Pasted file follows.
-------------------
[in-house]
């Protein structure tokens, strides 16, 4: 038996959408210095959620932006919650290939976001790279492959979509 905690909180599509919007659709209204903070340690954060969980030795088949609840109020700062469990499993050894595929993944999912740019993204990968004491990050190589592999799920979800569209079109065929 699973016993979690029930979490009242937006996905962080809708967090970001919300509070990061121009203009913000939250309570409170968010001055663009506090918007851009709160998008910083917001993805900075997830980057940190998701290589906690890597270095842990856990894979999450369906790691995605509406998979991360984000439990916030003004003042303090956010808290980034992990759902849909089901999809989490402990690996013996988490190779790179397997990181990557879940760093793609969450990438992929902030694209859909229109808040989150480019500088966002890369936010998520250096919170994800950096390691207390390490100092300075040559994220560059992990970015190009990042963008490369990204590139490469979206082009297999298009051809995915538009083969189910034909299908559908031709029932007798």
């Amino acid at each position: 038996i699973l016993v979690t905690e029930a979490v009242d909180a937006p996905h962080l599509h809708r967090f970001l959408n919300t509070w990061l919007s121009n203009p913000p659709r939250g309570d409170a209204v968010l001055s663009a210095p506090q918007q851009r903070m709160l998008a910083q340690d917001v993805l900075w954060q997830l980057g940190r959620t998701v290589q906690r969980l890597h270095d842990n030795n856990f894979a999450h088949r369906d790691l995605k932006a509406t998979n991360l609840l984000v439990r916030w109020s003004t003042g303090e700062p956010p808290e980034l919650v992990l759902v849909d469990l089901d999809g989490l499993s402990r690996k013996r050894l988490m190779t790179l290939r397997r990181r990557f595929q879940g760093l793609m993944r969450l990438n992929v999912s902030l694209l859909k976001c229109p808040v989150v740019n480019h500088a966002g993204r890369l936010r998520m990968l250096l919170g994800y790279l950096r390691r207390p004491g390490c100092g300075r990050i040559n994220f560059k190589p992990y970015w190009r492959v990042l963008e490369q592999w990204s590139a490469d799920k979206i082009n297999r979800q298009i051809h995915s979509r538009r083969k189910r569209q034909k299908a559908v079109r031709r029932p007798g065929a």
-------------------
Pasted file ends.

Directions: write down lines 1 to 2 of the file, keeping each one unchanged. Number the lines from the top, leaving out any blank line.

[in-house]
């Protein structure tokens, strides 16, 4: 038996959408210095959620932006919650290939976001790279492959979509 905690909180599509919007659709209204903070340690954060969980030795088949609840109020700062469990499993050894595929993944999912740019993204990968004491990050190589592999799920979800569209079109065929 699973016993979690029930979490009242937006996905962080809708967090970001919300509070990061121009203009913000939250309570409170968010001055663009506090918007851009709160998008910083917001993805900075997830980057940190998701290589906690890597270095842990856990894979999450369906790691995605509406998979991360984000439990916030003004003042303090956010808290980034992990759902849909089901999809989490402990690996013996988490190779790179397997990181990557879940760093793609969450990438992929902030694209859909229109808040989150480019500088966002890369936010998520250096919170994800950096390691207390390490100092300075040559994220560059992990970015190009990042963008490369990204590139490469979206082009297999298009051809995915538009083969189910034909299908559908031709029932007798």